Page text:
Raphael Sands was a writer of ill-repute who "wrote 100.000 salacious, but very profitable, words" and achieved a popularity of "the most dubious kind," but his personality was as unpleasant as his books. So the person who split his skull with a tomahawk was seen by some as a public benefactor.
Captain Davies has helped bring a murderer to justice before and is hired by the victim's wife, Vicky, to keep her out of the hands of the police, which means he not only has to wrestle with his feelings for the beautiful widow, but tackle a cast of slightly cracked suspects – who all have their own peculiarities. Such as a missionary doctor, Miss Ida Clarke, who begins most of her sentences with "when I was in Africa." A reclusive scientist, known as "de Tijd-Techniker" ("The Time-Technician"), who's working on a secret super-weapon (a death ray or an antidote to the atom bomb). A local physician, Dr. Hooper, who wants to become Harley Street boffin specialized in rheumatism, because you can't cure it and that means there's bread in rheumatism. There's an old, scandal-prone army major, Broome, who's dragged into the case and the smart, 10-year-old daughter of Mrs. Cole, Jodie, who seems to know something about the murder. But she closely guards her secret.
Even the old-fashioned, less-than-perfect translation can darken the bright, sparkling comedic tone of Bennett's storytelling and characterization, but Boucher was right that Away Went the Little Fish is too long and too digressive. But "a good thing is a good thing" even "if there's too much of it." So, while the story is overwritten in parts, the various plot-strands stuck together nicely with a logical and satisfying solution with some good clueing. Particularly the titular clue of the fish, which actually cut the number of potential suspects. What about the locked room, you ask?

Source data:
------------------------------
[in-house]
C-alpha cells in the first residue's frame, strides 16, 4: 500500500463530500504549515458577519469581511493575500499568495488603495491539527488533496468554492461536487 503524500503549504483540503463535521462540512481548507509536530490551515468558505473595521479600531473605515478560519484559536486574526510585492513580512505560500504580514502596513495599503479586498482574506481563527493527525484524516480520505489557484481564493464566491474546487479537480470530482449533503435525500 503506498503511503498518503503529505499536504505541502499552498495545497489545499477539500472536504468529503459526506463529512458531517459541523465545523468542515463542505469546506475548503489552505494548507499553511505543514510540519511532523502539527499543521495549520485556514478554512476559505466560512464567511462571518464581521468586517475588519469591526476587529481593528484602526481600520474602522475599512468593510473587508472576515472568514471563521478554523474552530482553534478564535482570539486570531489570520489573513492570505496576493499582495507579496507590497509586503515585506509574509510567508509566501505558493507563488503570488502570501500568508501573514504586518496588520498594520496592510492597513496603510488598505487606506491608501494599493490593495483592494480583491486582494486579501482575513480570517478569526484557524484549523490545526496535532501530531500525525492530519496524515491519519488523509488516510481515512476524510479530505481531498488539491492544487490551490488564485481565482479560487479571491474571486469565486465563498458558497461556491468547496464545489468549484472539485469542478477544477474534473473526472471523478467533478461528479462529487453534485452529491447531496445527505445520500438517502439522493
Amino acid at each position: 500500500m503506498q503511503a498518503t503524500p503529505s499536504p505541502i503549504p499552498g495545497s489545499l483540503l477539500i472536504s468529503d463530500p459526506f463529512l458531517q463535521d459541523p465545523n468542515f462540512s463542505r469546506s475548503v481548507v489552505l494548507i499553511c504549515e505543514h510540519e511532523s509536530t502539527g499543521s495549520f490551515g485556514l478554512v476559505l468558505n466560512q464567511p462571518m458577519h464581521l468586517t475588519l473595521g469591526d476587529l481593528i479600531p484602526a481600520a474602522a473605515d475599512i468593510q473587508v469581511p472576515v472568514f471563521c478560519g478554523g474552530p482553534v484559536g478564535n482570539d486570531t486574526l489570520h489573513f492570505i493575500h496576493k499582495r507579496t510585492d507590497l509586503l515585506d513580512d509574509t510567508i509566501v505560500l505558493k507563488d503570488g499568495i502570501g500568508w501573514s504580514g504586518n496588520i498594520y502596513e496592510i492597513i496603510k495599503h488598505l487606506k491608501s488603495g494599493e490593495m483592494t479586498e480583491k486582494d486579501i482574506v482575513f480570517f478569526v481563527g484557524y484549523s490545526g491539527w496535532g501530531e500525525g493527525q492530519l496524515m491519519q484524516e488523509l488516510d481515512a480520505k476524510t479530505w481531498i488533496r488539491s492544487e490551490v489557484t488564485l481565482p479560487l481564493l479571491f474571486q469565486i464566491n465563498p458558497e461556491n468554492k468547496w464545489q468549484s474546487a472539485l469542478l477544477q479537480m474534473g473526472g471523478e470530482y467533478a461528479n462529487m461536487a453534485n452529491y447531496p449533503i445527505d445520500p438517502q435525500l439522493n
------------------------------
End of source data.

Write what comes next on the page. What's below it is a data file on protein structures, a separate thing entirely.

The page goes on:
Away Went the Little Fish is a genuine locked room mystery, but the impossible crime aspect is a little underplayed. However, it's not without interest to the fanatical locked room reader/impossible crime fiend. Bennett provided us with one of those rare, but delightful, two-pronged impossibilities.
One of the impossibilities is the question how the murderer could have struck down his victim in full view of the visitors, on viewing day, before hiding the body and weapon under similar circumstances, but this plot-thread will eventually give the murderer away to the observant, suspicious-minded reader – some of whom will no doubt spot one of the tale-tell clues. Second impossibility is the possible, inexplicable entering, or exiting, of the house after it had been securely locked-up for the night. The solution to the problem of the locked-up house is of such blinding simplicity that you have to wonder why nobody else has thought of it before or since then. Not at all what I expected! A clever little locked room-trick and criminally underplayed here.
A note for the curious: when I finish a novel or short story listed in Robert Adey or Brian Skupin's Locked Room Murders, I go to the back to see if they have anything to say on the locked room-trick. There were no additional comments this time, but Adey, or Skupin, only described one of the two tricks. So, even if you can't contain your curiosity, you still have to track down a copy to learn the locked house-trick. :)
So, on a whole, Bennett's Away Went the Little Fish is an amusing, if slightly overwritten, lighthearted take on the British village mystery reminiscent of Crispin's comedic detective stories with a dash of Michael Innes and a clever, well put-together plot. A highly recommendable mystery novel that deserves to be reprinted. Are you reading this, Dean Street Press?